SPIDER for electron wavepackets – published in Science Advances
In our new work published in Science Advances , our team presents a new approach to measure the full quantum wavefunction of a free electron wavepacket. The project was lead by Dr. Zhaopin Chen and we worked in collaboration with Dr. Yiming Pan, who is now a faculty member at ShanghaiTech University, and Bin Zhang from Tel Aviv University. We were motivated by the fact that a free-space single electron wavepacket perfectly unites in itself the wave-particle duality of quantum mechanics. It leads to a description of wavefunctions for elementary particles such as electrons, bringing tremendous success to quantum mechanics. However, the measurement-induced collapse of the wave function has long been a challenge for the measurement of free electron quantum wave functions.
Moreover, in the realm of ultrafast phenomena, femtosecond (10-15 s) and attosecond (10-18 s) electron pulses serve as cutting-edge tools that enable the observation of ultrafast coherent quantum dynamics of electrons and holes in molecules and solid materials. These ultrashort electron pulses offer simultaneous ultra-high spatial resolution (in Angstroms) and ultra-high temporal resolution (in femtoseconds and attoseconds). However, due to their extremely short temporal duration, existing equipment faces difficulties in achieving such rapid responses for accurate measurements. In this context, by performing Fourier transforms on the spectral amplitude and phase of electrons, the complete quantum wave function in the time domain can be revealed. While high-resolution electron spectrometer can measure spectral amplitudes, acquiring electron spectral phase in free space remains challenging.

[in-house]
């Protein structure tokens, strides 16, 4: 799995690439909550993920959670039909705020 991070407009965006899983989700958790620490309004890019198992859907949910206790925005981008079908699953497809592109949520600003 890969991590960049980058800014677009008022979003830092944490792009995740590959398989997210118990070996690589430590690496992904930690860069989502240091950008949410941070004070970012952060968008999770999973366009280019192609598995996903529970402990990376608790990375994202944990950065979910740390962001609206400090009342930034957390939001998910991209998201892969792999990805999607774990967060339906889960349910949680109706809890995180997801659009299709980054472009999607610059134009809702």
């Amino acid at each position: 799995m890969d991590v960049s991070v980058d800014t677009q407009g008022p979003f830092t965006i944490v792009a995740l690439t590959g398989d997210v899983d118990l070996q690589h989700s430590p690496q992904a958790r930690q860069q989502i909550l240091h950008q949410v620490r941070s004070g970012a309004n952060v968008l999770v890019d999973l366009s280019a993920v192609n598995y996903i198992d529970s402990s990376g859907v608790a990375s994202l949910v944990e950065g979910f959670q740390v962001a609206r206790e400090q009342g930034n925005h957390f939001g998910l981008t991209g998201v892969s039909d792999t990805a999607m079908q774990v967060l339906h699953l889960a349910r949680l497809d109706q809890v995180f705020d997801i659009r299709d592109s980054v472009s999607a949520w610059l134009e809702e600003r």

In our paper, we propose the Free Electron Spectral Shearing Interferometry (FESSI) approach for reconstructing the quantum wave function of ultrashort free electrons. We were inspired by SPIDER which is a powerful approach to measure the electric field of ultrashort light pulses . The FESSI setup involves the use of a Wien filter  to generate two time-delayed replicas of electron wave packet. Then, by applying an energy shift to one of the paths using a mid-infrared laser-driven light-electron modulator , spectral interference forms in the electron spectrometer. By analyzing the resulting spectral fringes, the overall distribution of the electron spectral phase can be deduced. Together with the spectral amplitude, this information enables the reconstruction of the complete temporal wave function of the free electrons with high fidelity.
FESSI proposed in our paper is experimentally feasible and its realization for the reconstruction of quantum wave functions in ultrashort free electrons holds great promise across various scientific fields. It can be employed for characterizing femtosecond and attosecond electron pulses in the photoelectron guns, ultrafast transmission and scanning electron microscopy, and strong-field physics. Furthermore, free electron wavefunction reconstruction can test the foundations of quantum mechanics, which may shed light on many fundamental issues, such as the wavefunction collapse and the measurement problem.
- Z. Chen, B. Zhang, Y. Pan and M. Krüger, Quantum wave function reconstruction by free-electron spectral shearing interferometry, Science Advances 9, eadg8516 (2023).
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